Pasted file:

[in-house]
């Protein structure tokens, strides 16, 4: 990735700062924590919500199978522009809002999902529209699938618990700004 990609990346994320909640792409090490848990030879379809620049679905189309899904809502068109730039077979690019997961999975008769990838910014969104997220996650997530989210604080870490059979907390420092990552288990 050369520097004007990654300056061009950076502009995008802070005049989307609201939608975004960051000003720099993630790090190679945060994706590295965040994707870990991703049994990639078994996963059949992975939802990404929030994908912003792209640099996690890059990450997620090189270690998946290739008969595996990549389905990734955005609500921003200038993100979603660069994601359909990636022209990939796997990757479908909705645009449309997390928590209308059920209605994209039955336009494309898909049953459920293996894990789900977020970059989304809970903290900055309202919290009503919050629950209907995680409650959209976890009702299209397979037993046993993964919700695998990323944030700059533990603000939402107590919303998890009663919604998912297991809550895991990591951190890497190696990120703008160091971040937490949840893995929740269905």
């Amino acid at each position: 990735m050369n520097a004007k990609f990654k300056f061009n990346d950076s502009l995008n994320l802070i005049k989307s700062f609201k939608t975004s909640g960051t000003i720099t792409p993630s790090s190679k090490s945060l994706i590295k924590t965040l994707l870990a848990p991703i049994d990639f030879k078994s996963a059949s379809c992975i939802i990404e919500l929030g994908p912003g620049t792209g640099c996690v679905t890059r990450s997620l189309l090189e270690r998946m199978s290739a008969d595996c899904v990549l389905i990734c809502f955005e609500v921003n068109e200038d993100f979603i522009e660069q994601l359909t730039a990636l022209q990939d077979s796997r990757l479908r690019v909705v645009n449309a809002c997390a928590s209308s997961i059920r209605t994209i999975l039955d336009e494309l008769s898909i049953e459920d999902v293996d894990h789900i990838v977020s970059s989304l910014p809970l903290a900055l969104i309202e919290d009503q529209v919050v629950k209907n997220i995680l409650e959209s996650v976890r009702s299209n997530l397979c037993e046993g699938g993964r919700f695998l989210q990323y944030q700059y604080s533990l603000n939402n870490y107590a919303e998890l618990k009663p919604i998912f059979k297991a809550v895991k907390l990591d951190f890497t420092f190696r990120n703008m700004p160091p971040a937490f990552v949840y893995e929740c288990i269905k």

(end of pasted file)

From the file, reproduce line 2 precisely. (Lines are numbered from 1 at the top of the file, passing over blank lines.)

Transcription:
């Protein structure tokens, strides 16, 4: 990735700062924590919500199978522009809002999902529209699938618990700004 990609990346994320909640792409090490848990030879379809620049679905189309899904809502068109730039077979690019997961999975008769990838910014969104997220996650997530989210604080870490059979907390420092990552288990 050369520097004007990654300056061009950076502009995008802070005049989307609201939608975004960051000003720099993630790090190679945060994706590295965040994707870990991703049994990639078994996963059949992975939802990404929030994908912003792209640099996690890059990450997620090189270690998946290739008969595996990549389905990734955005609500921003200038993100979603660069994601359909990636022209990939796997990757479908909705645009449309997390928590209308059920209605994209039955336009494309898909049953459920293996894990789900977020970059989304809970903290900055309202919290009503919050629950209907995680409650959209976890009702299209397979037993046993993964919700695998990323944030700059533990603000939402107590919303998890009663919604998912297991809550895991990591951190890497190696990120703008160091971040937490949840893995929740269905």